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Terms to Get You Started in Your Investments

The real estate industry is full of niche-specific jargon that adds layers of confusion to the already complicated process.

Whether you are buying a property for the first time or starting a real estate investment, you will likely encounter words you have never heard before. This could be frustrating as you will have a hard time understanding the ins and outs of the market.

But fret not! This guide will help you familiarize those words and get you up to speed in no time. 

General Real Estate Terms

As is. A property that falls under “as is” means that the seller will not perform any refurbishment or repair works. “As is” might also pertain to the price, typically lower than pricing in the local market. The term could also mean the condition when the offer was written if something happens to the property that might alter the stated condition.

Buyer’s Agent/Listing Agent. These people are also known as the selling agent. They are licensed real estate professionals whose task is to find the buyer’s ideal property. These agents represent the best interest of their clients by negotiating on behalf of them to obtain the best price. Typically, buyer and listing agent commissions are 5% of the contract price per sale. Read the must-have qualities of a good realtor. 

Closing. Closing refers to the point at which the transaction is considered complete. A complete transaction involves all parties signing all required documents, transferring all funds, and receiving full lender approval if a lender is involved.

Accomplishing the Deed of Absolute Sale in the regional clerk’s office is the ultimate and final step of closing in most markets. Once everything is completed, the buyer is granted entry to the property and is declared the new owner.

Also, read Real Estate Documents You Need For Your Investment. 

Closing Costs. Closing costs are a collection of fees charged by a lender, title company, attorneys, insurance companies, taxation agencies, homeowner’s associations, real estate brokers, and other closing settlement entities. Closing costs are often paid when a real estate deal is completed.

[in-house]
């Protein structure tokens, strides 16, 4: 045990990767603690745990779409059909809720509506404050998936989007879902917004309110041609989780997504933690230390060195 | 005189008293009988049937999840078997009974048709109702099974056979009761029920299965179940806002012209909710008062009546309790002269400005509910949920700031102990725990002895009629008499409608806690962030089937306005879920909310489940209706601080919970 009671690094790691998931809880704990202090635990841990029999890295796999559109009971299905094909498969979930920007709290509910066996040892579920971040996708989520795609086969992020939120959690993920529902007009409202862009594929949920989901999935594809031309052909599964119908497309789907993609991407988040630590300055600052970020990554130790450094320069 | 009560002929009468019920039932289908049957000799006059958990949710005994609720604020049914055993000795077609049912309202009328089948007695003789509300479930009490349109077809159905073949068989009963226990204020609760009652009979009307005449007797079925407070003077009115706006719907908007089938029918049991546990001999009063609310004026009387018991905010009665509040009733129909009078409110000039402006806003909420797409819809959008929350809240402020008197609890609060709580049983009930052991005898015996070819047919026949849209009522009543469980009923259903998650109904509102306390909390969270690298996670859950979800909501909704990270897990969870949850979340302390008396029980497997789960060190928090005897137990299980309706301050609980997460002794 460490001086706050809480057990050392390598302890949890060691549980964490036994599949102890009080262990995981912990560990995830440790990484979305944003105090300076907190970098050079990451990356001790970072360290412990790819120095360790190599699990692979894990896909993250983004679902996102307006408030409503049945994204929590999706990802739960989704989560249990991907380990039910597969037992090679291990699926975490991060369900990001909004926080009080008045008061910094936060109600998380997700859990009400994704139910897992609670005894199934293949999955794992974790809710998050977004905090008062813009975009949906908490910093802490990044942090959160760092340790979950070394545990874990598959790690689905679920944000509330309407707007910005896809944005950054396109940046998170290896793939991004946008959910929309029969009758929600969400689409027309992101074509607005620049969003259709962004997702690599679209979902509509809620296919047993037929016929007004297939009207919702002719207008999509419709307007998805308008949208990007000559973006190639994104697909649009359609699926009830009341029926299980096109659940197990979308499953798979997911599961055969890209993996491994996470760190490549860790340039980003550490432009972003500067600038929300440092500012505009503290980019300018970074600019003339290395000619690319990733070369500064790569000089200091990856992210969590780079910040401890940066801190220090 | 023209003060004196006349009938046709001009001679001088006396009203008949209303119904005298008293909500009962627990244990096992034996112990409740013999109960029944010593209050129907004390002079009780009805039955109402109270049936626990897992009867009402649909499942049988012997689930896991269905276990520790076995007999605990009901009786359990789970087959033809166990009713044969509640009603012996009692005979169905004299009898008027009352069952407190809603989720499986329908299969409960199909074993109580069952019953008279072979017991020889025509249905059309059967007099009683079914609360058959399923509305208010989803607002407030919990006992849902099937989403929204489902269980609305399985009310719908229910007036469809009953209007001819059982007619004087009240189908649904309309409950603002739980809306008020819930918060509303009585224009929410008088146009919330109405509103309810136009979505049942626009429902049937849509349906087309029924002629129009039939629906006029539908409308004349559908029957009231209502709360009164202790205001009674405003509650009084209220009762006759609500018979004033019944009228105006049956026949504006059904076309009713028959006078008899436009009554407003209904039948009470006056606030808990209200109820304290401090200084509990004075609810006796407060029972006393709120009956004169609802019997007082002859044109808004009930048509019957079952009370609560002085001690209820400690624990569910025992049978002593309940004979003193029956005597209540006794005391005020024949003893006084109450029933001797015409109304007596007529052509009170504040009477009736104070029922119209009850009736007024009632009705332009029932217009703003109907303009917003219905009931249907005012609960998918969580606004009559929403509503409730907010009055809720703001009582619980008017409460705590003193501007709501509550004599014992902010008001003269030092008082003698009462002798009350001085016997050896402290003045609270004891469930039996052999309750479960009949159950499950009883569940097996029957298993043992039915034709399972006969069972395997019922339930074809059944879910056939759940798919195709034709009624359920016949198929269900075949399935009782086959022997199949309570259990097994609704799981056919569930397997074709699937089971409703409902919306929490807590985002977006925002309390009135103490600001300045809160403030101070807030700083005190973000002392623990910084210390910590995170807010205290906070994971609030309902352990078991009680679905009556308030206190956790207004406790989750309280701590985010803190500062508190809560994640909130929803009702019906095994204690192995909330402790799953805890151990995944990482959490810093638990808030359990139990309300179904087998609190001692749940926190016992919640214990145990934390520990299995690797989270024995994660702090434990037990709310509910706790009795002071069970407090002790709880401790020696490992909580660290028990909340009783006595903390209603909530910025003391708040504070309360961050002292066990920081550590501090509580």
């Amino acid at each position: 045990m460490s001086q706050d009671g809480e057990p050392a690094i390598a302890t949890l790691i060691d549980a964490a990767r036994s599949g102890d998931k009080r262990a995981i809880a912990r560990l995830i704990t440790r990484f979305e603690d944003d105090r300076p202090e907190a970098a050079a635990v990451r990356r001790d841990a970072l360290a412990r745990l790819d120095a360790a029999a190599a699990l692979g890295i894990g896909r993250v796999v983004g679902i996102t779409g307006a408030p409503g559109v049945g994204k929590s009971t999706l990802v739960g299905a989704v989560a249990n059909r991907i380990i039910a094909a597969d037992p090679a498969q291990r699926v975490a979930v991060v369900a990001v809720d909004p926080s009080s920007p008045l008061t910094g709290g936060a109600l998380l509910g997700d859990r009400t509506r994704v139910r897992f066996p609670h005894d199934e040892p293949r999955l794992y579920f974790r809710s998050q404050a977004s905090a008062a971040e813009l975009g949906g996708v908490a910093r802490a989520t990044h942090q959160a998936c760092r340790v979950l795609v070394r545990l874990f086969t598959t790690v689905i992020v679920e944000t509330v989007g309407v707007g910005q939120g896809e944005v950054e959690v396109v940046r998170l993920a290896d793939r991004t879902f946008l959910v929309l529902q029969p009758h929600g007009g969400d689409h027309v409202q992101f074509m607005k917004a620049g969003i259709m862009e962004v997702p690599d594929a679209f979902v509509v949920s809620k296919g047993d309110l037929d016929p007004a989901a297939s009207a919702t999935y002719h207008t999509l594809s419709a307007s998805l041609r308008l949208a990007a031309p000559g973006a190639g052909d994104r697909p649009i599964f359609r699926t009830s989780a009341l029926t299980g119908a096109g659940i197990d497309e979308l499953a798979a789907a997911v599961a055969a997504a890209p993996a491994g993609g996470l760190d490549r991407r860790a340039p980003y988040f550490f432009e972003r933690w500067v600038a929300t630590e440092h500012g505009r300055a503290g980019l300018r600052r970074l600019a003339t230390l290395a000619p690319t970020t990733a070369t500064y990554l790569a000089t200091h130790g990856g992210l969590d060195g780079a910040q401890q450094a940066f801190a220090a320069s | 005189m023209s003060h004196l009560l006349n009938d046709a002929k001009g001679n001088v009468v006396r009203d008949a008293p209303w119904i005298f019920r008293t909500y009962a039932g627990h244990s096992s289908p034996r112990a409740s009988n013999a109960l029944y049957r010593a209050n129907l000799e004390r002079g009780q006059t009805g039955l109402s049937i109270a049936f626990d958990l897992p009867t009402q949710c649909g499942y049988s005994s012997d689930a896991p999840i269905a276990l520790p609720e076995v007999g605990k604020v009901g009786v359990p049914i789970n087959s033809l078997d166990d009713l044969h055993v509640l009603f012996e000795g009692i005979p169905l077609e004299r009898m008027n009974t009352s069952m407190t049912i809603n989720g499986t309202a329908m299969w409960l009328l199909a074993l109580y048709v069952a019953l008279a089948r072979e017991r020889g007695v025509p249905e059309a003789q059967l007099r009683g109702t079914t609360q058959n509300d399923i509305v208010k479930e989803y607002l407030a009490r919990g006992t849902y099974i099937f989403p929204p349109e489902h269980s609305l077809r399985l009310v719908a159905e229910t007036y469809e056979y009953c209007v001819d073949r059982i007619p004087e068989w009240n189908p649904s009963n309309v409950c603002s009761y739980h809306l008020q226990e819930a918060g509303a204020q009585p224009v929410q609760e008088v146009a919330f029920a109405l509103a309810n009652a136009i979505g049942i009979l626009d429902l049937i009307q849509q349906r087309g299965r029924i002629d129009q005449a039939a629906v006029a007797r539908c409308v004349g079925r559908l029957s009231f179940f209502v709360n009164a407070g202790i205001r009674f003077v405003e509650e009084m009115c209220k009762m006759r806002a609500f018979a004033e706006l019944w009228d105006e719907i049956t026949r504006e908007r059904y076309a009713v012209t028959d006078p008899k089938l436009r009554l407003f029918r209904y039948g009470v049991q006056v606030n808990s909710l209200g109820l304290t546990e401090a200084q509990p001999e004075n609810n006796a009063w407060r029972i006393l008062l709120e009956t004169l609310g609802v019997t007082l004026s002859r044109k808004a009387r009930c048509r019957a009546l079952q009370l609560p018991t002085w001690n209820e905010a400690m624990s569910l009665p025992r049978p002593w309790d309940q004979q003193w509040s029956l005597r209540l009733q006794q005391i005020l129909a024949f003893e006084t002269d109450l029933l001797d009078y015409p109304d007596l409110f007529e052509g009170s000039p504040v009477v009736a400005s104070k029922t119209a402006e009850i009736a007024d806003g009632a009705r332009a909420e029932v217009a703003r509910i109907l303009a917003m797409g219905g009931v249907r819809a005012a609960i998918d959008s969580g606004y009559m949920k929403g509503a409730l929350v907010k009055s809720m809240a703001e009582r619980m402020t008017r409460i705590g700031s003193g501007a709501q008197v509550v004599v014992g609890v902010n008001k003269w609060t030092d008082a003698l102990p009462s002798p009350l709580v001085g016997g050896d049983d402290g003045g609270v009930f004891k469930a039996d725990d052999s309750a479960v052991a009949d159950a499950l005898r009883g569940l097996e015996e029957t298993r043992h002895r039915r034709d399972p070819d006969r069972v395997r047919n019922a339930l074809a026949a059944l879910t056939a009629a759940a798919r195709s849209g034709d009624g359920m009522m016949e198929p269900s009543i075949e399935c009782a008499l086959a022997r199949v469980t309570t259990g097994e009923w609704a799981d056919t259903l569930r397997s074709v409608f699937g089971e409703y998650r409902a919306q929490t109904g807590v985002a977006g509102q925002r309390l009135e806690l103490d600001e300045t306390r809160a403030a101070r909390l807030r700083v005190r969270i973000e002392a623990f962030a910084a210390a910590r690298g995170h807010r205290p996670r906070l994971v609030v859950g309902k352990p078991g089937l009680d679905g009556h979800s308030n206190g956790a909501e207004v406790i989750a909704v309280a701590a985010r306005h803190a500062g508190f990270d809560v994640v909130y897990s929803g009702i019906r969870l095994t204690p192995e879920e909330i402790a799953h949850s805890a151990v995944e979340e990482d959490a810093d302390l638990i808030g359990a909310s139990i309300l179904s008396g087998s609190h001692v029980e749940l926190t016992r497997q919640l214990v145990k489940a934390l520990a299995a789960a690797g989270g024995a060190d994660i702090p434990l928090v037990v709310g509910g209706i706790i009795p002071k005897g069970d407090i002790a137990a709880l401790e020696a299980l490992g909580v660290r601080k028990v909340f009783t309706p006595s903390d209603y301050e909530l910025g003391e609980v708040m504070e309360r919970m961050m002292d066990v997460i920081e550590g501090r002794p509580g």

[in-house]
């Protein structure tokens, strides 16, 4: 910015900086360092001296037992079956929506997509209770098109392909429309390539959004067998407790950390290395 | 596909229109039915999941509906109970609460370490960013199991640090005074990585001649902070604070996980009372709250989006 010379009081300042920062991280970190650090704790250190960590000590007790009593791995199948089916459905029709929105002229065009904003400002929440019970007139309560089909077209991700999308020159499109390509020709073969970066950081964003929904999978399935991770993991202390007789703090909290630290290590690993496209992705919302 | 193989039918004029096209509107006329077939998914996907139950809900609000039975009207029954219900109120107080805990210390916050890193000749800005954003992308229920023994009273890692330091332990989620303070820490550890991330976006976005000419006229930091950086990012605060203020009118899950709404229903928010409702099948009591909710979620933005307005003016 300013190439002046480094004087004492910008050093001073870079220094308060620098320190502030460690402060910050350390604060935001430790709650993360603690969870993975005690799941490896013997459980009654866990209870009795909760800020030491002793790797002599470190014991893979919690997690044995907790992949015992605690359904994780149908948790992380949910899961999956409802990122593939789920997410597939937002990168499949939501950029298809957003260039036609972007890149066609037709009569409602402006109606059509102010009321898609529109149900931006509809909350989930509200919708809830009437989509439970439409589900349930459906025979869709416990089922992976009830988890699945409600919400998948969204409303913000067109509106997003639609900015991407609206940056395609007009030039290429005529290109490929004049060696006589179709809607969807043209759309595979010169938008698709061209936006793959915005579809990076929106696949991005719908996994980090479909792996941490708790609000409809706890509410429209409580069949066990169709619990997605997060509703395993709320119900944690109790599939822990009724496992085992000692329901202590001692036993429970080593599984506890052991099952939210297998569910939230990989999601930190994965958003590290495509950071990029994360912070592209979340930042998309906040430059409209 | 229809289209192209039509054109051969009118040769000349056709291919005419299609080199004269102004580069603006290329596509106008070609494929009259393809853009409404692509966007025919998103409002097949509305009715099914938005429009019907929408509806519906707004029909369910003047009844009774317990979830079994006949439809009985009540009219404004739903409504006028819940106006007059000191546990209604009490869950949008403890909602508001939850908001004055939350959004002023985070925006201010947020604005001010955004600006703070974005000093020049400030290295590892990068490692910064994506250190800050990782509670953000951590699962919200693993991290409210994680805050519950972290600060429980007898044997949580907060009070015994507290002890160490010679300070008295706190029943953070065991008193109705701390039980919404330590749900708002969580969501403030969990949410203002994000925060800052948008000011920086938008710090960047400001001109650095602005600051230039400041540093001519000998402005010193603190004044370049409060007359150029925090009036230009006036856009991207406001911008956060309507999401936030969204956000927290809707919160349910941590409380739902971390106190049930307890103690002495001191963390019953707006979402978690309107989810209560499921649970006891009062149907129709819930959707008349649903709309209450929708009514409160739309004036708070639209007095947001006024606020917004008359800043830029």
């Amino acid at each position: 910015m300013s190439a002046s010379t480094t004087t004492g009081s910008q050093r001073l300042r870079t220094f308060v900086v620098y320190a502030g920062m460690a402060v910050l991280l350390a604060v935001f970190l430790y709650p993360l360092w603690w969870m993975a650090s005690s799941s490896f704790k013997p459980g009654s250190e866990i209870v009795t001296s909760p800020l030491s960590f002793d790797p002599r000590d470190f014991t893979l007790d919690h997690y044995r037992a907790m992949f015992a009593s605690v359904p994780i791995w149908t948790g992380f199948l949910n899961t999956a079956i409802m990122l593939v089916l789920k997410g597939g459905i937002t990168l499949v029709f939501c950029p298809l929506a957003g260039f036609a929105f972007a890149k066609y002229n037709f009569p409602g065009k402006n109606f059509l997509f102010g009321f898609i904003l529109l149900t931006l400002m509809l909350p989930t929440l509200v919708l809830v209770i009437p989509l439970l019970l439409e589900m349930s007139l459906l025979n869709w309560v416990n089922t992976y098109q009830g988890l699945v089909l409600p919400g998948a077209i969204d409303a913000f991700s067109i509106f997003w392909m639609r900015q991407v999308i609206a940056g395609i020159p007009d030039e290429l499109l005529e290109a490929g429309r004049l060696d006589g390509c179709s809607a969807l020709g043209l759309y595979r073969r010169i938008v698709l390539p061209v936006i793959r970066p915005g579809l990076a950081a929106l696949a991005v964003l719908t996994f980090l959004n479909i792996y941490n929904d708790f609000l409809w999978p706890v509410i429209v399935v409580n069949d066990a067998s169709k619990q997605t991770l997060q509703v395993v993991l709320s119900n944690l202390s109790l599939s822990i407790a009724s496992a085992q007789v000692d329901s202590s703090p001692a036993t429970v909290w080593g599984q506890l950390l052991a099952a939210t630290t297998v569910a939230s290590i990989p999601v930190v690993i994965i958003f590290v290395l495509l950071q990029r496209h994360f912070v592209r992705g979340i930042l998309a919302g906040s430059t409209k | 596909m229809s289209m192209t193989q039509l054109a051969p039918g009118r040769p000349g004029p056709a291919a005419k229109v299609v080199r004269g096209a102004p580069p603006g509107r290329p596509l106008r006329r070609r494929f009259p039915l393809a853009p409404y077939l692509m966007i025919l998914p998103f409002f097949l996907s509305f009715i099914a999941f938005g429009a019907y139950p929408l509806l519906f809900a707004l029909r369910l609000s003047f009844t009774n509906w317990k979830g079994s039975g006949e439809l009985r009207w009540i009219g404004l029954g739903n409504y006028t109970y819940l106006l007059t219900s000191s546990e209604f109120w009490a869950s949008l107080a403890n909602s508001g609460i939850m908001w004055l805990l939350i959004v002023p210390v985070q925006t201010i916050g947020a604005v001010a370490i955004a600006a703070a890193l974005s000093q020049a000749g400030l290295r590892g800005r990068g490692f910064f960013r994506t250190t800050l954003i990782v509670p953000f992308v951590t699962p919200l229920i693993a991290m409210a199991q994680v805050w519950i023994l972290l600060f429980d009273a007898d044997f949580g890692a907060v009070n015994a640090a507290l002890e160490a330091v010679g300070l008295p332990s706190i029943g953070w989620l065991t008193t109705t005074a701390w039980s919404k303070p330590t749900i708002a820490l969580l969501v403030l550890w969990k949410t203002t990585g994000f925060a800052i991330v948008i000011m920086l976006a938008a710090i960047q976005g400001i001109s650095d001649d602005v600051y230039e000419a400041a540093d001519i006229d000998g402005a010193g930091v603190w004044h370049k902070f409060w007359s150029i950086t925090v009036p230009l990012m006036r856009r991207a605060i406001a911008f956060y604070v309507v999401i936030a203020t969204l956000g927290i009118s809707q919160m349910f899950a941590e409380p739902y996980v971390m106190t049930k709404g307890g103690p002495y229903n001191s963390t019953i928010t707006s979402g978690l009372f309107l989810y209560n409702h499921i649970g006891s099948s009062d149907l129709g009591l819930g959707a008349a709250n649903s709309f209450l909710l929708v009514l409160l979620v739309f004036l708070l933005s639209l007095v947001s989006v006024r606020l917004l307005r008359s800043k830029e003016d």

Days on Market. Days on Market (DOM) is the number of days between the day the property is offered for sale and the date the seller signs a contract to sell to a buyer. 

DOM is also used as a metric for properties sold in a market during a given period. A low-average DOM implies a strong market. This favors sellers. Many buyers want to compete with a property; therefore, sellers can negotiate their best price.

Meanwhile, high average DOM indicates a weak market and favors the buyers. There are too many properties on the list in this condition, but only a few people are willing to buy them.

Due Diligence. This refers to the length of time indicated in the purchase agreement that allows the buyer to evaluate a property thoroughly. Buyers usually do this by paying professionals to inspect the property, do tests, and so on to make an informed decision.

To avoid being considered in default of the contract, a buyer may be given the option to renegotiate the contract based on their evaluation.

In some instances, the buyer could even terminate the deal within a defined time limit. Due diligence protects and enables a customer to understand what they are purchasing completely.

Escrow. This term is a legal concept in which a third party holds a financial instrument or an asset on behalf of two other parties involving a transaction. In other words, when you employ an escrow service, there will be a 

third party that acts as a guarantor. An escrow agent holds the funds or assets to make sure that financial commitments are fulfilled. As a result, no one can utilize money without the consent of the other participants. 

Multiple Listing Service. A multiple listing service (MLS) is a database that allows real estate agents and brokers to search for and update information on properties for sale in their region. When a home is listed for sale, a listing agent enters it into the local multiple listing service (MLS). 

Meanwhile, the buyer’s agents frequently consult the Multiple Listing Service (MLS) to see what’s available and what similar homes have sold for.

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